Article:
The first funeral we read about in this Anglo-Saxon poem is Scyld Scefing's ship burial. Scyld or Shild (in some translations) was a Danish king, famed for his battlefield exploits. At his death, the king's corpse is deposited into a 'ring-prowed fighting/Ship,' along with hoards of gold, varied treasures, 'jeweled helmets,/Hooked swords and coats of mail.'
The poet tells us that the old king was 'Still strong but called to the Lord's hands.' Even though this form of pagan burial is common to the Germanic peoples, the poet hints at the Christian interpretation that God controls everything, whether human beings give him the benefit of acknowledgement or not.
...then sadly let/ The water pull at the ship, watched it/Slowly sliding to where neither rulers/Nor heroes nor anyone can say whose hands/Opened to take that motionless cargo.
As such, Shild's mourners may carry out the pagan last rites worthy of a great king, but their honor and respect are sublimated by the Christian God for His wiser purposes. The poet intimates that it is God who receives the cargo, despite the ignorance displayed in practice through pagan faith rituals. The underlying Christian reference to Noah trusting his fate to God in the ark is intimated by the poet's references to the Great Deluge in the poem.
The last funeral is Beowulf's; the poet describes a funeral pyre and a burial mound. After the Geats cremate Beowulf's corpse, the ashes are buried, along with the dragon's treasures in a burial mound by the sea. The 1939 discovery of a ship burial at Sutton Hoo, in Suffolk, England, greatly explains the significance of the funerals in Beowulf. At the beginning of the poem, we see that the warriors are saddened by the death of their leader, but comforted that he will be buried with all the treasures worthy of a great monarch and warrior-king. At the end of the poem, Beowulf tells Wiglaf to distribute the treasure and gold to his people.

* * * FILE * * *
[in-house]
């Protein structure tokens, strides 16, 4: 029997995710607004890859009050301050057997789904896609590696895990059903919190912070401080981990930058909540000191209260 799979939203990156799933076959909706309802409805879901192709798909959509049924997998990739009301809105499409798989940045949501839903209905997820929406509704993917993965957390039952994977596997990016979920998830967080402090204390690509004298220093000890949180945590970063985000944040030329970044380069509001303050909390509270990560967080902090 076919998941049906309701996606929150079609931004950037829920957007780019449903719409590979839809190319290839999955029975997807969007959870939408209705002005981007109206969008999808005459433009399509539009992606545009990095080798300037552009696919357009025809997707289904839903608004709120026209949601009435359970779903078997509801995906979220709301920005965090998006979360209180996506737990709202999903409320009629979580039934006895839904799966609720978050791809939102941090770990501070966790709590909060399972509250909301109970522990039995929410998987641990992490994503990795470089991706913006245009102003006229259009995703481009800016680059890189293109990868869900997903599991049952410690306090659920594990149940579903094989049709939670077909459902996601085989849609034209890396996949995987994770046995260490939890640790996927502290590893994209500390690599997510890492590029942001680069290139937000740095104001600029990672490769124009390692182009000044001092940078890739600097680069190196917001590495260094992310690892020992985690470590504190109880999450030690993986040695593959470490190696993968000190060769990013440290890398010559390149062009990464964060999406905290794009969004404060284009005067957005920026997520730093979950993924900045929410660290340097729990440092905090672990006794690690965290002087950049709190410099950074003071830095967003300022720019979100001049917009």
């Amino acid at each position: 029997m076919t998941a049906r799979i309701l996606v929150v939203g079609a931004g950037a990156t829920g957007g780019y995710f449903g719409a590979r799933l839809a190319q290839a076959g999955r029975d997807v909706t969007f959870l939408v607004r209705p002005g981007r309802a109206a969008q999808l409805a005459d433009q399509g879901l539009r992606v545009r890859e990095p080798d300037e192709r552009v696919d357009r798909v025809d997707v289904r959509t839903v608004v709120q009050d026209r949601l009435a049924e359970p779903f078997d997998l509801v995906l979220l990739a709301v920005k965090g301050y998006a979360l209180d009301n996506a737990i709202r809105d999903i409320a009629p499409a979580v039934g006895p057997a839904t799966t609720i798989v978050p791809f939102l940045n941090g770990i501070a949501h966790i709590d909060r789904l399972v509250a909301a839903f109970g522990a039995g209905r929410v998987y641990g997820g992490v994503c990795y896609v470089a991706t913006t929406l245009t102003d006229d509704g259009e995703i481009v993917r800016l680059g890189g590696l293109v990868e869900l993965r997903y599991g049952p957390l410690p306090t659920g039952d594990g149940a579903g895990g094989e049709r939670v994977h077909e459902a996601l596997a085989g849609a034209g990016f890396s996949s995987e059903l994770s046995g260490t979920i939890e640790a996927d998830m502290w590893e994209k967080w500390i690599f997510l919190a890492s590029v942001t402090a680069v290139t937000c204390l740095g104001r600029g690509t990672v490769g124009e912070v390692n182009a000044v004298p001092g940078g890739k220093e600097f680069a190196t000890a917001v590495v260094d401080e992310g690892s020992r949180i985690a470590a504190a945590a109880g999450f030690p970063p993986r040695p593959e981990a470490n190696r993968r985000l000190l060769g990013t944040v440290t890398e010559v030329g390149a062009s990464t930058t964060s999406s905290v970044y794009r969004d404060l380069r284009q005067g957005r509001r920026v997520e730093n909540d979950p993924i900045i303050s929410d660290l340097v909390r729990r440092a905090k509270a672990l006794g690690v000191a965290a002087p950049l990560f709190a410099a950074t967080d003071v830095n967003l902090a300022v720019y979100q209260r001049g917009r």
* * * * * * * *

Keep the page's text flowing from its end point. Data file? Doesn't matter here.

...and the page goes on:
I sold my life/For this treasure, and I sold it well. Take/ what I leave, Wiglaf, lead my people,/ Help them; my time is gone...
However, the grieving warriors bury all the treasure with their beloved king, signifying a certain hopelessness and despair. Without a wise king to lead them and to properly distribute the wealth, the treasure is of no use to the people. Treasure alone will not help them rule wisely. Therefore, the funeral at the end of the poem demonstrates the people's change in attitude. The pagan preoccupation with materialistic advantages has given way to true despair, inspired by the realization of the ephemeral quality of physical treasures.